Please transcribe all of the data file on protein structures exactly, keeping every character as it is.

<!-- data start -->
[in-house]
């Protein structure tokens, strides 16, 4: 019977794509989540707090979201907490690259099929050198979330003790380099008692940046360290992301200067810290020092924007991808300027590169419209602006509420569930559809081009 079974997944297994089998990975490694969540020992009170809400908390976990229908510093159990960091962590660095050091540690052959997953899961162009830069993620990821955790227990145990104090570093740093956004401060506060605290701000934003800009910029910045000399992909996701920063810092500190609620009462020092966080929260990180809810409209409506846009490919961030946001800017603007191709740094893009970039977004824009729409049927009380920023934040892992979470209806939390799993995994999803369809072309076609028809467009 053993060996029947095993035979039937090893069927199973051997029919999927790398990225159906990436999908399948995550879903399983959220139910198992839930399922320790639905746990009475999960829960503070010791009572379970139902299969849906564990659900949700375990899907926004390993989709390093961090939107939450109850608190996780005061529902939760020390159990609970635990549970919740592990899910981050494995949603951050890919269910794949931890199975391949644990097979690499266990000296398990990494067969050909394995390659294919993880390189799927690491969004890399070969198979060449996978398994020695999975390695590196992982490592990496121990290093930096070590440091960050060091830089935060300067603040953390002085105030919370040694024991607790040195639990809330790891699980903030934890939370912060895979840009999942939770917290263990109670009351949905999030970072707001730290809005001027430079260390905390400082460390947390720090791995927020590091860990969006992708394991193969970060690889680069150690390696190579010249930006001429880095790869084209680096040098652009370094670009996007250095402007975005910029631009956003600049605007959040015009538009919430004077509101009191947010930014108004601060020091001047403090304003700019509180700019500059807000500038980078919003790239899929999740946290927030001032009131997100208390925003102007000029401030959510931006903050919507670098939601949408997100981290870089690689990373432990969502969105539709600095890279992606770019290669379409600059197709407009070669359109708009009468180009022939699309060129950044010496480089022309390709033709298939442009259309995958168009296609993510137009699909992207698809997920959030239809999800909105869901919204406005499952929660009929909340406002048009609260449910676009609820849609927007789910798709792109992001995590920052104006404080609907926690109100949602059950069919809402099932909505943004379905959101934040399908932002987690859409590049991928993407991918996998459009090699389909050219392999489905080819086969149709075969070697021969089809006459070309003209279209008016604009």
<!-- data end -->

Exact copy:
[in-house]
């Protein structure tokens, strides 16, 4: 019977794509989540707090979201907490690259099929050198979330003790380099008692940046360290992301200067810290020092924007991808300027590169419209602006509420569930559809081009 079974997944297994089998990975490694969540020992009170809400908390976990229908510093159990960091962590660095050091540690052959997953899961162009830069993620990821955790227990145990104090570093740093956004401060506060605290701000934003800009910029910045000399992909996701920063810092500190609620009462020092966080929260990180809810409209409506846009490919961030946001800017603007191709740094893009970039977004824009729409049927009380920023934040892992979470209806939390799993995994999803369809072309076609028809467009 053993060996029947095993035979039937090893069927199973051997029919999927790398990225159906990436999908399948995550879903399983959220139910198992839930399922320790639905746990009475999960829960503070010791009572379970139902299969849906564990659900949700375990899907926004390993989709390093961090939107939450109850608190996780005061529902939760020390159990609970635990549970919740592990899910981050494995949603951050890919269910794949931890199975391949644990097979690499266990000296398990990494067969050909394995390659294919993880390189799927690491969004890399070969198979060449996978398994020695999975390695590196992982490592990496121990290093930096070590440091960050060091830089935060300067603040953390002085105030919370040694024991607790040195639990809330790891699980903030934890939370912060895979840009999942939770917290263990109670009351949905999030970072707001730290809005001027430079260390905390400082460390947390720090791995927020590091860990969006992708394991193969970060690889680069150690390696190579010249930006001429880095790869084209680096040098652009370094670009996007250095402007975005910029631009956003600049605007959040015009538009919430004077509101009191947010930014108004601060020091001047403090304003700019509180700019500059807000500038980078919003790239899929999740946290927030001032009131997100208390925003102007000029401030959510931006903050919507670098939601949408997100981290870089690689990373432990969502969105539709600095890279992606770019290669379409600059197709407009070669359109708009009468180009022939699309060129950044010496480089022309390709033709298939442009259309995958168009296609993510137009699909992207698809997920959030239809999800909105869901919204406005499952929660009929909340406002048009609260449910676009609820849609927007789910798709792109992001995590920052104006404080609907926690109100949602059950069919809402099932909505943004379905959101934040399908932002987690859409590049991928993407991918996998459009090699389909050219392999489905080819086969149709075969070697021969089809006459070309003209279209008016604009």